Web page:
World Court begins deliberations on case involving Mexicans on death row in US

24 December 2003

With the conclusion of public hearings in a case Mexico brought against the United States over the rights of death row prisoners, judges at the International Court of Justice (ICJ) have begun deliberations on their ruling.

Mexico claims that the US broke its legal obligations to its neighbour when it did not inform 52 Mexican nationals of their right to contact their consular representatives “without delay” after their arrest. All the detainees are awaiting capital punishment after being convicted of serious crimes.

Mexico claims that this is a breach of the Vienna Convention on Consular Relations, and wants the US to annul the convictions and sentences or, failing that, to provide a “meaningful and effective review and reconsideration of the convictions and sentences.”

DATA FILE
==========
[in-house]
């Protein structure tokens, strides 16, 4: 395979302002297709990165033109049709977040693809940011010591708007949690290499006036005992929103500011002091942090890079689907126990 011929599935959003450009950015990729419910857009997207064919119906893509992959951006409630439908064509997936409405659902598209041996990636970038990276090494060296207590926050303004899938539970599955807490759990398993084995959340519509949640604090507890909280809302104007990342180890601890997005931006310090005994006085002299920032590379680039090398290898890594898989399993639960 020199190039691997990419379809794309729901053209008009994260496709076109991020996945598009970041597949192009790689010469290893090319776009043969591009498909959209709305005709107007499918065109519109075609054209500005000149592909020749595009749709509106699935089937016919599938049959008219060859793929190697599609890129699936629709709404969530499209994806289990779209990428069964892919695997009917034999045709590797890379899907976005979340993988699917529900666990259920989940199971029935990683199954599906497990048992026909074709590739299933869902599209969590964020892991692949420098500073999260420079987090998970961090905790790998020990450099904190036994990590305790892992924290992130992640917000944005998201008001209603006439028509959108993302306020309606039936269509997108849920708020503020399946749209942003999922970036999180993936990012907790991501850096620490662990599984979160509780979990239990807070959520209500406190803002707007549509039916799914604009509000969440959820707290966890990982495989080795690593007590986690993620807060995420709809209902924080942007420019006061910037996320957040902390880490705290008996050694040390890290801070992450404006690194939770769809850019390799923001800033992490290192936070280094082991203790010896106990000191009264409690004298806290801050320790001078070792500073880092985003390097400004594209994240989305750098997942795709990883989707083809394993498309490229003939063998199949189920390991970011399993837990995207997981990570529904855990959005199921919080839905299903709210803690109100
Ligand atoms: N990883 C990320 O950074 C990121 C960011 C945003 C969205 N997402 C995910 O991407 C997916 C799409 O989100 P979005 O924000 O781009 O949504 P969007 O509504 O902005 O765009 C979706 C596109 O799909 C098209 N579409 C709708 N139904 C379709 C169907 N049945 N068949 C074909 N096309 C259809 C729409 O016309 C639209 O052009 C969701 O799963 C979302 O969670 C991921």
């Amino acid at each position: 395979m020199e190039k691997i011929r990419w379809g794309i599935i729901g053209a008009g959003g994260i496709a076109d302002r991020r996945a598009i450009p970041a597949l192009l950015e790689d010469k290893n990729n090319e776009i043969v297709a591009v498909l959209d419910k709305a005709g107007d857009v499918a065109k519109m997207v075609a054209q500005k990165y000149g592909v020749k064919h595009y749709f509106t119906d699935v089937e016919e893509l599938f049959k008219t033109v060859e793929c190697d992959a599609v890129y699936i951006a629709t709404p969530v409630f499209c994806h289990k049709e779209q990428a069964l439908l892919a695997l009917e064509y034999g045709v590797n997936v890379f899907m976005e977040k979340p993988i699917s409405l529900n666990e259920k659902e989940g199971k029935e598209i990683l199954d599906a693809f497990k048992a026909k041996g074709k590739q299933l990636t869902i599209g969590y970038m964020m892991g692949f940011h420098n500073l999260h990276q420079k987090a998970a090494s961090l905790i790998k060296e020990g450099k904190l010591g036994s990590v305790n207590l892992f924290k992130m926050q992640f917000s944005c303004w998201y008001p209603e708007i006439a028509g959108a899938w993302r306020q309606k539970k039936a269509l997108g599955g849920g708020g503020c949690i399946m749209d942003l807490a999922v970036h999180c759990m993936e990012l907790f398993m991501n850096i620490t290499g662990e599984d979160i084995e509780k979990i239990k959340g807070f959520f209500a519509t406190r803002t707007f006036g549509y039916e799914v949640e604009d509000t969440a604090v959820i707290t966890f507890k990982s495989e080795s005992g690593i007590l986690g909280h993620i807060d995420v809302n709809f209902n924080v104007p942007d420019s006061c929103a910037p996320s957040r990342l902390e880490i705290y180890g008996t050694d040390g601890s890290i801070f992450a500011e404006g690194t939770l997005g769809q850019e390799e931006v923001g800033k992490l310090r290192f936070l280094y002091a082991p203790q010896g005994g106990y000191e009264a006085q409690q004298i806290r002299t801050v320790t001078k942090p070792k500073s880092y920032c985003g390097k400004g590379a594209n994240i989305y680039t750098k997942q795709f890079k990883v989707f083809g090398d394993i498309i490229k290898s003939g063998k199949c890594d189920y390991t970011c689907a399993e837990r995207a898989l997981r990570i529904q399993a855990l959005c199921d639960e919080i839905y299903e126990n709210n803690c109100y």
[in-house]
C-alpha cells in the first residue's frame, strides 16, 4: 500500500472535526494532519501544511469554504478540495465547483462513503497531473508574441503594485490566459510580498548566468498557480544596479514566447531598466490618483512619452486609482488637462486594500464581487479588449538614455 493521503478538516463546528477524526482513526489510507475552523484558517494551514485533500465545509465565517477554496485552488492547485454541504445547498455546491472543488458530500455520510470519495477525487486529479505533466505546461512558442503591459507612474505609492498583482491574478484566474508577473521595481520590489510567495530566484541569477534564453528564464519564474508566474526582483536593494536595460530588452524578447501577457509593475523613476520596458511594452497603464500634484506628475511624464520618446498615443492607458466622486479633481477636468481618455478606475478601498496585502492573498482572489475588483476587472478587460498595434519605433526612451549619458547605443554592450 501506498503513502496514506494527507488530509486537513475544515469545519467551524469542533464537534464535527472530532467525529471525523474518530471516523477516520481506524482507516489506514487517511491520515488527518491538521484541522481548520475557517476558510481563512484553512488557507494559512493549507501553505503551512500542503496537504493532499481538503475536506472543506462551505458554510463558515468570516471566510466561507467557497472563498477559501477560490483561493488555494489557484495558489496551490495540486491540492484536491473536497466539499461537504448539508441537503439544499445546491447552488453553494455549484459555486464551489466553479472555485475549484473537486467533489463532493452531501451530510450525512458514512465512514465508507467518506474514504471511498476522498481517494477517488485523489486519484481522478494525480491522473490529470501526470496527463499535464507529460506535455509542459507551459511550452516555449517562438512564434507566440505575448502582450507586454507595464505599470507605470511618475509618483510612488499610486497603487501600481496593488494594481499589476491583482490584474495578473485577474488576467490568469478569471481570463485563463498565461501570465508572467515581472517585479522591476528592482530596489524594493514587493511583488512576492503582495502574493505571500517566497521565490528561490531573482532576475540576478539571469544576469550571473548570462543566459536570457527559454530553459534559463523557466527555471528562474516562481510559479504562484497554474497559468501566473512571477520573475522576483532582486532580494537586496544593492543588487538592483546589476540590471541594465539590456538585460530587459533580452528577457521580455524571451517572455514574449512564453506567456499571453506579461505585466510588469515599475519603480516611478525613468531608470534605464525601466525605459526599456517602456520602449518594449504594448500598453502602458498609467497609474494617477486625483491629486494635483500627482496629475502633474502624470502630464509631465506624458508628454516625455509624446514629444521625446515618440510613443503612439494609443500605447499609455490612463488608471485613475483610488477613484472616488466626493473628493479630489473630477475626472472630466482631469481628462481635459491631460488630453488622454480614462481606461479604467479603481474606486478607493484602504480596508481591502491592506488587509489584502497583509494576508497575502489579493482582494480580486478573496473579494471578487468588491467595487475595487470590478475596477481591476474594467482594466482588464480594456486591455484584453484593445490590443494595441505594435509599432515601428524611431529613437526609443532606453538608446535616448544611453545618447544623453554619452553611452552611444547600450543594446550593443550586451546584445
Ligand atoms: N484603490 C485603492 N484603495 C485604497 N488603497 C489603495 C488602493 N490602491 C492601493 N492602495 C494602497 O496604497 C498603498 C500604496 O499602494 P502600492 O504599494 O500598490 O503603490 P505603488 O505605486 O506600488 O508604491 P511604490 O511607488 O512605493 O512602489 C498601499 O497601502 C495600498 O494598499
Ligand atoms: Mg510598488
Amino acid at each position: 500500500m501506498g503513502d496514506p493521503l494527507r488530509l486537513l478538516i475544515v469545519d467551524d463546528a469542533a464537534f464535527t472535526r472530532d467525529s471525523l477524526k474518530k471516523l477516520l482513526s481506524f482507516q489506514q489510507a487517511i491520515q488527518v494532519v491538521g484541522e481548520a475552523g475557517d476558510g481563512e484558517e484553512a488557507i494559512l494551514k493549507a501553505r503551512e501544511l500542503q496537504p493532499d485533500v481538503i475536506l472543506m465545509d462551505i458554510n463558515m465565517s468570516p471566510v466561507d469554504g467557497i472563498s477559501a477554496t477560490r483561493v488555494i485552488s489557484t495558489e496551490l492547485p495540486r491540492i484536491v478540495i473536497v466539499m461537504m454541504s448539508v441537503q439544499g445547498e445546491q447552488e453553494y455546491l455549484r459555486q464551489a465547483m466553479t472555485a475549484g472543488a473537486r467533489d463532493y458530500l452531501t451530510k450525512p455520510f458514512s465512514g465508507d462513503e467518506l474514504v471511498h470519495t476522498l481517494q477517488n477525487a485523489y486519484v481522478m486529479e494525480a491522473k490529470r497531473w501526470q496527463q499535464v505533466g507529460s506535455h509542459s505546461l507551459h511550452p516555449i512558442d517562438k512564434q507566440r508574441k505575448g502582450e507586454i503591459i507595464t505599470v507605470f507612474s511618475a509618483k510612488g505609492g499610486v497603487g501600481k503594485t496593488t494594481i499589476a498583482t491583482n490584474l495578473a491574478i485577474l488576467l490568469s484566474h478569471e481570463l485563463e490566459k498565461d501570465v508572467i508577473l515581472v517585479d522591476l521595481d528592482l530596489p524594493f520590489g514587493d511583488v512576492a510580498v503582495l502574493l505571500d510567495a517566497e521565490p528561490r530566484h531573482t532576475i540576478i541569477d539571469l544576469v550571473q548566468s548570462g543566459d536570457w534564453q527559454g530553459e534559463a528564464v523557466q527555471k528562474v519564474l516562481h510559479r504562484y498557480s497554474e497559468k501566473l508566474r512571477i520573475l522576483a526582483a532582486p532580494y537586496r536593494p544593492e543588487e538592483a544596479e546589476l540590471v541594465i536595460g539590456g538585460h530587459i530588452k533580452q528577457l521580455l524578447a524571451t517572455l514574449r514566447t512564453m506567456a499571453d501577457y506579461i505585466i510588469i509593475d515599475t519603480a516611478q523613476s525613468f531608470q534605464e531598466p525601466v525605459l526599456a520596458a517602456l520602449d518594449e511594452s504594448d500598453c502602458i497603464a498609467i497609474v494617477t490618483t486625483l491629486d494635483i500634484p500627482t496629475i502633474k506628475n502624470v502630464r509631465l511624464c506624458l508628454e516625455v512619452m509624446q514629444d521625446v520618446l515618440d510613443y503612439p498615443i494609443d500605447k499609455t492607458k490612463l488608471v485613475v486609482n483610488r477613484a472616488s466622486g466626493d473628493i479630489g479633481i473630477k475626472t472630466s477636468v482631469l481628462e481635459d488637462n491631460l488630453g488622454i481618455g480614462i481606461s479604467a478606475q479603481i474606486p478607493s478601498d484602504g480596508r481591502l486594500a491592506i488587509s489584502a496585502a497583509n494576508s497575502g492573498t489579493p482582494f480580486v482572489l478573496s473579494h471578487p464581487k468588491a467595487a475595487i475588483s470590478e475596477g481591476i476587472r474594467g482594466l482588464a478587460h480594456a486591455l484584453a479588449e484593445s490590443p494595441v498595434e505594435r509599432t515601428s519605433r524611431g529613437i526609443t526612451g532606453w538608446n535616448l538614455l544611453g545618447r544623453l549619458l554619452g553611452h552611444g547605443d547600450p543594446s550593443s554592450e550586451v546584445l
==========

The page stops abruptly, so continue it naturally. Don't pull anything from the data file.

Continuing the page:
The US wants the Court to dismiss Mexico’s claim. Washington says that it has conformed its conduct to an earlier ICJ decision, known as the LaGrand case, about the treatment of detained foreign nationals.

In that 2001 ruling, the Court found that the US had breached its obligations to Germany and to Karl and Walter LaGrand – two German nationals who faced the death penalty – under the Vienna Convention on Consular Relations.

No date has been set for the ICJ to issue its judgment, which is binding and cannot be appealed.

 

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